|NATIONAL | spring 2006
Michigan initiative would end affirmative action for women and minorities.
As he did in California in 1996 and in Washington state in 1998, California businessman Ward Connerly has led a successful campaign to place an anti-affirmative-action measure on Michigan’s November ballot.
The misleadingly named Michigan Civil Rights Initiative would amend the state’s constitution to end affirmative action programs for women and people of color in public employment, education and contracting. Many feel it’s also meant to subvert a 2003 U.S. Supreme Court ruling that allowed race to remain a factor in admissions at the University of Michigan.
Opponents of the initiative believe it will roll back advances women and minorities have made in the state, and fail to correct still-glaring inequities. For example, Michigan is tied with Alabama for having the second-worst gender pay gap in America. In higher education, the state’s women earn fewer professional and doctorate degrees than the national women’s average.
A recent report by University of Michigan researcher Susan W. Kaufmann outlined the types of women’s programs that could be threatened should
the ballot initiative pass. Those include:
- Gender-specific screening programs for breast and cervical cancer, and public-health campaigns to promote breastfeeding and prenatal smoking cessation.
- Apprenticeship, education and training programs for nontraditional occupations.
- Outreach programs to help women and minorities compete for government contracts.
- Recruitment and support programs for women interested in pursuing careers in the skilled trades.
In the aftermath of California’s Proposition 209, studies show that women have been underrepresented in the state’s skilled trades, graduate schools and college faculties. Gyöngy Laky, a professor at the University of California, Davis, has derisively called 209 “an effective affirmative action program for white men.”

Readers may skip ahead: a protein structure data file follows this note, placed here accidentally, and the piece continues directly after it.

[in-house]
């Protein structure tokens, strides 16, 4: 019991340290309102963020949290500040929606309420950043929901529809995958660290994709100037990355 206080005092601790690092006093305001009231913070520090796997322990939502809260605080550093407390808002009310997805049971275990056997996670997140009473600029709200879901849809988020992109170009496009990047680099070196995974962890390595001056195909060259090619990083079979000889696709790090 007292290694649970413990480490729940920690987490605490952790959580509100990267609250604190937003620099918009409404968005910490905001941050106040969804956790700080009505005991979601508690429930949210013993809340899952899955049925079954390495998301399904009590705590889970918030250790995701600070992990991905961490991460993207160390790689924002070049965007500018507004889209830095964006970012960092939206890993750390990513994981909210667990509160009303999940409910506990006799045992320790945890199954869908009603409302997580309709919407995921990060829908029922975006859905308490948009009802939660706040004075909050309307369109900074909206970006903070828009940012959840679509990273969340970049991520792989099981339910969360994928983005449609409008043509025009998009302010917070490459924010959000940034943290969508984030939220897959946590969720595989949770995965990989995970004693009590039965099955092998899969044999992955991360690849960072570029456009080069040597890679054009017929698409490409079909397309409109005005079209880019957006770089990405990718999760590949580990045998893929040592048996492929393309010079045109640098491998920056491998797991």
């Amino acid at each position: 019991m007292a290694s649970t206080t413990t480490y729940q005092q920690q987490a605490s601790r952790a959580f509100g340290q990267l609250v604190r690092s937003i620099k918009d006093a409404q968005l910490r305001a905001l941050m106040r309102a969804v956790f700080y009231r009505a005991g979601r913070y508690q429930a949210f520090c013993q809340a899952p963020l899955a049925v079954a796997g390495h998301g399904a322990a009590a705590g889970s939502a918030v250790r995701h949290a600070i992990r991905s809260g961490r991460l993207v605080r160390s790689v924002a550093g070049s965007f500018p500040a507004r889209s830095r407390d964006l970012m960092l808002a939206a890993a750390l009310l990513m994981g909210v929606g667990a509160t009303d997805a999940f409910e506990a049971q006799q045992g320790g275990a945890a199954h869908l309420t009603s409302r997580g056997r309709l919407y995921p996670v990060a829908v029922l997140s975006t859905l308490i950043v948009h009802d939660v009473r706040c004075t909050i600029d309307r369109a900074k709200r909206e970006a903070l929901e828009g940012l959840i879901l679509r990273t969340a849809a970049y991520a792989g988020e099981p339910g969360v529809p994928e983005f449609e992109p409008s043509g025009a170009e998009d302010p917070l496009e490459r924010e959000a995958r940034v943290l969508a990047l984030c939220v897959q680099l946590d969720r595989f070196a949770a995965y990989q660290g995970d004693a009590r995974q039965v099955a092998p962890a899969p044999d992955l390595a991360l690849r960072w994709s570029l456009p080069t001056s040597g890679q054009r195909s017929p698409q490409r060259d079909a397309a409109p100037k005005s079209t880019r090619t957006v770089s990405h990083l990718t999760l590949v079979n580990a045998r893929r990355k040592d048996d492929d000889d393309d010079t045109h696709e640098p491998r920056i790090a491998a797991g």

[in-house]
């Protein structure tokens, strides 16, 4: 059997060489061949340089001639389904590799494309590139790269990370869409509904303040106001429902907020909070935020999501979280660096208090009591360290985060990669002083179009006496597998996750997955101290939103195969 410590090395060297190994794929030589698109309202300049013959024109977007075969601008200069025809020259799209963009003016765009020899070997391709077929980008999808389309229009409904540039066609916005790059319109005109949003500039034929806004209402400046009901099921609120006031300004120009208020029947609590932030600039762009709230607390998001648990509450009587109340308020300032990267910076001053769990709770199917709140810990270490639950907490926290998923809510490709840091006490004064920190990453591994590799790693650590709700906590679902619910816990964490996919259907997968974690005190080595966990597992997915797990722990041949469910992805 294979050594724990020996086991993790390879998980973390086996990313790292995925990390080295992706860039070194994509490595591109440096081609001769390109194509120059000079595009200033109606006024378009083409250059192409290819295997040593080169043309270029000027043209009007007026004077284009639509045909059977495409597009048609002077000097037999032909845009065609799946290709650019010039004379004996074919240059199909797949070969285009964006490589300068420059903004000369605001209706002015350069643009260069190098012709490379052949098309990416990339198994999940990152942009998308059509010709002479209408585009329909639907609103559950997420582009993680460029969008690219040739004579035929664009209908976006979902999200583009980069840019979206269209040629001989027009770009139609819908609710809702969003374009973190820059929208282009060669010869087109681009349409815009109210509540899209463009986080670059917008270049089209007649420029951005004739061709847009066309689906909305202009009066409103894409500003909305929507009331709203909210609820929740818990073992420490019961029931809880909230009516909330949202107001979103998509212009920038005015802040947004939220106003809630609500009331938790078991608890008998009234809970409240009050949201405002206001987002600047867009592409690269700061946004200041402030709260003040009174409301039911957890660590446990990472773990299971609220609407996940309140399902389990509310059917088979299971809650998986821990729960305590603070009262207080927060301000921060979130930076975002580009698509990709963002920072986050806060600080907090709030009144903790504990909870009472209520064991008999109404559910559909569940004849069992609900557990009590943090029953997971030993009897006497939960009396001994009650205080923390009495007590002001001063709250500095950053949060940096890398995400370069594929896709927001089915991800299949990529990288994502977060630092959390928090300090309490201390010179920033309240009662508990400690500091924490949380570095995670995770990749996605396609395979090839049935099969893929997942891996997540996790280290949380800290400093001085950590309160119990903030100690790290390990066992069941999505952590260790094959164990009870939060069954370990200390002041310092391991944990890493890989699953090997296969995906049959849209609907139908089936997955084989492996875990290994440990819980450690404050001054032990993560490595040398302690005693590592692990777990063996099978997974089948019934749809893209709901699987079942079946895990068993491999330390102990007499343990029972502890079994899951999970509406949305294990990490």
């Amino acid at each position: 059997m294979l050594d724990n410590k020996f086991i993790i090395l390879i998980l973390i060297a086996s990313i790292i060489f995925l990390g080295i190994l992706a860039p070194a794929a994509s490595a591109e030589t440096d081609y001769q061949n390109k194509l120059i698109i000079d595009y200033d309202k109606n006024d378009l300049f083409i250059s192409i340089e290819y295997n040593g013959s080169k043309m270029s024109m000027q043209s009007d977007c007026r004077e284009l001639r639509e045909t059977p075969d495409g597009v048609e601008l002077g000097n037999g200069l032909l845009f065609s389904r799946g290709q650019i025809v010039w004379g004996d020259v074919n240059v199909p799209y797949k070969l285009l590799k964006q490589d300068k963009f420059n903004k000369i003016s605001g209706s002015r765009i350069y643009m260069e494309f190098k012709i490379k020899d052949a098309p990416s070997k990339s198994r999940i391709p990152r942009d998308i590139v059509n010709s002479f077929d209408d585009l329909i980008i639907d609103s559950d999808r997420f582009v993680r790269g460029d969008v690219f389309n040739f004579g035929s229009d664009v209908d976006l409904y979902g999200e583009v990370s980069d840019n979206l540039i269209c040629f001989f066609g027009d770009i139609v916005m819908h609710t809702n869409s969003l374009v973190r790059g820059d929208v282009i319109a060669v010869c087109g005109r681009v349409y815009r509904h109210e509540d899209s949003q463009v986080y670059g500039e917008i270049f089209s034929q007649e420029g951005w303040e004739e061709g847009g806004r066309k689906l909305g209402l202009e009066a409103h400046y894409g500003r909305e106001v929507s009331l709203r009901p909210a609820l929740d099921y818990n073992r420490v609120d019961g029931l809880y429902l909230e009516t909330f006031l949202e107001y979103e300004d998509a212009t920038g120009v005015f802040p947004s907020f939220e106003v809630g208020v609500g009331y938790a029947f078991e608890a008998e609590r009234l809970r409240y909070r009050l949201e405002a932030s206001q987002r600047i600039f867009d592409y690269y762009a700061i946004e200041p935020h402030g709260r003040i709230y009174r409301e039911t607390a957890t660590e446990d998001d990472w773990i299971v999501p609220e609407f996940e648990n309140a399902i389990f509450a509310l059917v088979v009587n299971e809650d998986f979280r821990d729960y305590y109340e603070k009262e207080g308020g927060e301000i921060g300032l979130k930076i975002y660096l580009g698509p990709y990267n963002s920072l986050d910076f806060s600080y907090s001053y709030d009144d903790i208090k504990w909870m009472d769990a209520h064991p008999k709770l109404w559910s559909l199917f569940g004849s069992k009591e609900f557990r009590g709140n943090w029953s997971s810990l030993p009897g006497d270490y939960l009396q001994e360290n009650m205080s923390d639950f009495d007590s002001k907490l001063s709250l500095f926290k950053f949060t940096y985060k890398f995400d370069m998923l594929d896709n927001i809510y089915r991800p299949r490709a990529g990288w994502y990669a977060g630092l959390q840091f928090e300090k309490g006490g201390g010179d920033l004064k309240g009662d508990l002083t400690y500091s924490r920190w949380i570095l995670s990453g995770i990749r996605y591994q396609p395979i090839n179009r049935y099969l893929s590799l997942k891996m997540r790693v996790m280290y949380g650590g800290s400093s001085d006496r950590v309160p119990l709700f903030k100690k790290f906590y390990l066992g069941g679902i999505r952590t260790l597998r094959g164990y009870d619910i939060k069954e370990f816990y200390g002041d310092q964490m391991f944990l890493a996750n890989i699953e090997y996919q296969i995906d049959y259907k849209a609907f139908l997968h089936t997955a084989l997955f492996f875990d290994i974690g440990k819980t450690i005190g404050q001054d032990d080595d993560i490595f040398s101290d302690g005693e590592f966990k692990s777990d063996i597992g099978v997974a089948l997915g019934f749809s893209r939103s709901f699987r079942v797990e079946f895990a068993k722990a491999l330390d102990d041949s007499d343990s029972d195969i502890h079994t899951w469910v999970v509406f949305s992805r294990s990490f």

Some believe that, while higher education is the most discussed affirmative action arena, the real goal for Connerly — an African American who, nonetheless, abhors affirmative action — is to diminish competition from women and minorities in the lucrative business of government contracting. In Washington, according to the Seattle Times, four years after the passage of Connerly-supported Proposition I-200, contracts awarded to women- and minority-owned firms had dropped by more than a quarter. Connerly himself was a California lobbyist in Sacramento for state contractors.
A number of activist groups have formed to fight the Michigan initiative, including Michigan Women United, a nonprofit coalition of women’s organizations. In one small preliminary victory, opponents managed to adopt ballot wording to accurately state the initiative’s intention to “ban affirmative action programs.” However, those words are followed by “…that give preferential treatment to groups of individuals.” Affirmative action proponents do not consider it preferential treatment.
The governor of the state, Jennifer Granholm, has come out strongly against the initiative and its out-of-state backer. “It is possible the proponents of this effort to change our constitution chose Michigan as their next affirmative action battleground precisely because we are a state struggling to transform our economy in the wake of federal policies that have literally
shipped our manufacturing jobs overseas by the tens of thousands,” Gov.
Granholm wrote in the Detroit Free Press. “Perhaps they thought that our
economic problems would force us to turn on each other, to pit neighbor
against neighbor. If Mr. Connerly knew us better, he would understand the futility of that approach.”
Llenda Jackson-Leslie is president of the National Women’s Political Caucus and a leader of Michigan Women United. For more information about the coalition fighting the Michigan initiative, see